The Government is considering further asset sales than those already announced, though it says there is likely to be little left worth selling.
Meridian Energy made its debut on the NZX yesterday at $1.08, 8c above the initial price of $1 paid by investors who snapped up shares in the country's largest electricity company.
With Air New Zealand and Genesis floats already announced, the Government was still considering further asset sales "but the reality is we've got very limited assets", Prime Minister John Key said yesterday.
"Transpower will never be part of the programme, I don't think it actually fits within it, and there are very few other assets that are actually left but we'll need to work our way through that."
Other state assets include KiwiRail, Landcorp, New Zealand Post and Kiwibank.
Mr Key said that despite a need for the bank to raise some capital, selling part of Kiwibank was "unlikely".
"It's more likely that we'd use the proceeds from some of the sales that we're achieving at the moment to invest in Kiwibank. We gave some reasonably strong commitments around Kiwibank and I see us honouring those in the short term."
Finance Minister Bill English was forced to defend the timing of the Meridian sale yesterday after Green Party co-leader Russel Norman revealed Treasury officials warned the Government in 2011 not to sell its assets in quick succession.
National had sold two electricity companies within six months for $3.6 billion, $1.3b less than expected, and indicated that it could force through two more sales within a year of the Mighty River float, Dr Norman said.
"By flooding the market with electricity companies, against the advice of Treasury, National has reduced the revenue the Crown received from the sales.
"The lacklustre prices and the pathetically low levels of participation by ordinary Kiwis in the floats shows that National has completely mismanaged the asset sales process."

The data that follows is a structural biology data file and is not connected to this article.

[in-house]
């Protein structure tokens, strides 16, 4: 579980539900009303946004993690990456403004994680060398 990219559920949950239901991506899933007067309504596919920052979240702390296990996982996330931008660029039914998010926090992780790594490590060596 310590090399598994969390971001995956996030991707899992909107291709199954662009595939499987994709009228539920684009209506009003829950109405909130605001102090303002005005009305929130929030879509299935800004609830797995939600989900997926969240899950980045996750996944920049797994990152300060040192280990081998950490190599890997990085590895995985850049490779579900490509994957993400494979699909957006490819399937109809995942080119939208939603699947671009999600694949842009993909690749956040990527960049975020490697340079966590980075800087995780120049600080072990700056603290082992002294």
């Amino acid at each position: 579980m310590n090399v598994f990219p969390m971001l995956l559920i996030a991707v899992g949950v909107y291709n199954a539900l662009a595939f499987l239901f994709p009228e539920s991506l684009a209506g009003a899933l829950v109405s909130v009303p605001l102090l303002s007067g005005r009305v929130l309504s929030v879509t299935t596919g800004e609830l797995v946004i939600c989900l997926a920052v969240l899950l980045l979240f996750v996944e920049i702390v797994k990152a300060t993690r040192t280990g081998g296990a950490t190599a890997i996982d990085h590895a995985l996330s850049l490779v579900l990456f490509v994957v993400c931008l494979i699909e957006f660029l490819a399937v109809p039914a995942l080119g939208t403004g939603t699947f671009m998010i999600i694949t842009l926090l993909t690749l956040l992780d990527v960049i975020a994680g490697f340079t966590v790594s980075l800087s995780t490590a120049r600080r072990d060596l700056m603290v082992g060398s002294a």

The Government has admitted it might not reach its $5 billion-$7b sales target.
Treasury was "always a bit cautious about these things", but the Government believed the sharemarket could handle the large floats, Mr English said.
"The New Zealand stock exchange has had a bumper year this year. It's had record highs, it's had very strong support and it's produced $5 billion or $6 billion of capital raising, of which the Crown is about half."
The Government's share-offer programme added more depth to New Zealand's capital markets, freed up capital for the Government to invest in infrastructure without having to borrow from overseas, and allowed New Zealanders to diversify their savings.
The Government yesterday sold 49 per cent of the shares of Meridian at $1.50 a share.
Investors paid an initial instalment of $1, the price the shares were floated at, with a further payment of 50 cents due in 18 months.
The share price leapt 8 per cent to $1.08 on turnover of just over $150 million in its first few hours.
Mighty River Power shares were yesterday trading at $2.20, well down on the initial float price of $2.50.